The triple paddle design that we use here is better suited to the thin silicon nitride membranes than the traditional double paddle resonator design Kle85 (). By having two clamped ends we do not sacrifice the structural integrity of the resonator, while maintaining most of the mechanical advantages of the double paddle resonator. The triple paddle design results in a simple set of torsional modes, of which we take advantage. Finite element models of these modes are shown in Figs. 1b-d. In the first torsional mode, Fig. 1b, all three paddles oscillate in phase, with a resonant frequency of 3.36 MHz. The second torsional mode, Fig. 1c, is the antisymmetric mode, where the two large paddles oscillate out of phase with one another and the center paddle is essentially stationary. This mode is not magnetically actuated in the current configuration. The third torsional mode, Fig. 1d, is an oscillation primarily of the center paddle alone, and has a resonant frequency of 21 MHz. This mode is the most isolated from the surrounding membrane and therefore can exhibit a higher mechanical . A feature of the triple paddle design is that the resonance frequencies of the various modes can be semi-independently tuned by changing the geometry of the relevant portion of the resonator.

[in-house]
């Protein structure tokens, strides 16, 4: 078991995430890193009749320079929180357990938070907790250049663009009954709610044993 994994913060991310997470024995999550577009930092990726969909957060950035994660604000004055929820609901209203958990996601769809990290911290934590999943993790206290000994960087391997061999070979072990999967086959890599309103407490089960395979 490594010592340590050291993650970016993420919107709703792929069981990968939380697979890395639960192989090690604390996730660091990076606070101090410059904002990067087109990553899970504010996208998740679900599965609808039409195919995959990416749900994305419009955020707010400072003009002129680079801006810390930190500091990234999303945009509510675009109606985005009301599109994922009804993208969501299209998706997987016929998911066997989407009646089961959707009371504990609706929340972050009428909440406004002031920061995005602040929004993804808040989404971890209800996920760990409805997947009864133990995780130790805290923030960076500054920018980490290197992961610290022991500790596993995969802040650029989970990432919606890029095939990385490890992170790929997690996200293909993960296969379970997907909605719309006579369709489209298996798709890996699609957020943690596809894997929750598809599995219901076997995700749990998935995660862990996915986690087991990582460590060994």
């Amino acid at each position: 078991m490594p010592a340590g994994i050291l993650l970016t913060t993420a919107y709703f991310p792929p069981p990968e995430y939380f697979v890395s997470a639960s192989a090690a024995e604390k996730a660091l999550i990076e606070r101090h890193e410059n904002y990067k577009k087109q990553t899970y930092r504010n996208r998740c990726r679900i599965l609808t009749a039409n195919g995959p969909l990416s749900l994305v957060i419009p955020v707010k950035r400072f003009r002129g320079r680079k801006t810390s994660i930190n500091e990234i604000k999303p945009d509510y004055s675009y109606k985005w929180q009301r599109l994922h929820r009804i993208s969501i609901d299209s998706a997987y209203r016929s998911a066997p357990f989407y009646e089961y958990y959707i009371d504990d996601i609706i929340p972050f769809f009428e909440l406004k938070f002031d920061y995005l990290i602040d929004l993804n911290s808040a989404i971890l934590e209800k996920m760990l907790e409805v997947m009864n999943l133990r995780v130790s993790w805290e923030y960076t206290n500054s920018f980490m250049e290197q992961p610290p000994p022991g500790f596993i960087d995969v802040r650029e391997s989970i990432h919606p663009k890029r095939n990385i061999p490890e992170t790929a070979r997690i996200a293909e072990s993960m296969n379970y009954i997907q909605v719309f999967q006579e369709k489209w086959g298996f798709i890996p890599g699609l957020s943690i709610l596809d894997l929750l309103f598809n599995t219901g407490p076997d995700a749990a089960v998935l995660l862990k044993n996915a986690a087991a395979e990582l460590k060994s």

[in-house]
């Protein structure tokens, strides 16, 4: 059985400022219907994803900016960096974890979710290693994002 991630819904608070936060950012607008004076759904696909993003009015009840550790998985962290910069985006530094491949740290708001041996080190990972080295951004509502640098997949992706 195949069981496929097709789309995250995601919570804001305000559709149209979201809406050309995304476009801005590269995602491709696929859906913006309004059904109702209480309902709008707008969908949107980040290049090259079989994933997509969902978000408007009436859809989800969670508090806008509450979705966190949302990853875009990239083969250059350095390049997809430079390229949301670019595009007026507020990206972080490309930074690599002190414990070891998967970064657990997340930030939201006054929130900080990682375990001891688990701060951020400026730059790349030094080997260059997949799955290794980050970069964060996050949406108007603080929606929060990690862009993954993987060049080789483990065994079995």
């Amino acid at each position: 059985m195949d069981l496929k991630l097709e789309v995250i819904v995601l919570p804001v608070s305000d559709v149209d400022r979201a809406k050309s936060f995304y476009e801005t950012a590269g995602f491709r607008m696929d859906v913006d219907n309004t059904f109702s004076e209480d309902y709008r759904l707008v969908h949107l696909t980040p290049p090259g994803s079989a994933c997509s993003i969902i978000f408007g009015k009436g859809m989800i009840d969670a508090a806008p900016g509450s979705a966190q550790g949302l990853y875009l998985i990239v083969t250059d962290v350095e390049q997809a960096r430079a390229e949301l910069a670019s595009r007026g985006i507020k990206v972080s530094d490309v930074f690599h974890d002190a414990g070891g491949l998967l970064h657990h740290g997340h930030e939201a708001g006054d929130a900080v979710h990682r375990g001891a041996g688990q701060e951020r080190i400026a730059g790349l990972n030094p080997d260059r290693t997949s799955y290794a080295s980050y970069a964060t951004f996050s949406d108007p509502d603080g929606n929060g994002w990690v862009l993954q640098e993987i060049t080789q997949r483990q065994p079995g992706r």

Detection is performed using optical interference. The silicon nitride membrane is mounted m from a smooth silicon wafer. This serves as one mirror of a crude Fabry-Perot cavity, with the resonator itself as the other mirror. This assembly is mounted on a broadband piezoelectric transducer for mechanical actuation, and placed in front of a two-axis Hall probe inside of an optical access UHV chamber. The measurements reported here were taken at torr. An excitation coil is mounted near the sample for the torquing magnetic field, , and the applied bias field, , is generated by a permanent magnet that can be rotated or retracted. The maximum torque is applied when a strong is applied perpendicular to the torsion rod, along the -axis in Fig. 1a. The broadband piezoelectric, or the coil, is driven using an amplified tracking signal from a spectrum analyzer (HP 8594E with option 010) and the optical signal is detected using a photomultiplier tube, amplified, and sent to the spectrum analyzer. For magnetic hysteresis measurements the signal is detected at a fixed frequency using an RF lock-in amplifier (EG&G 5202).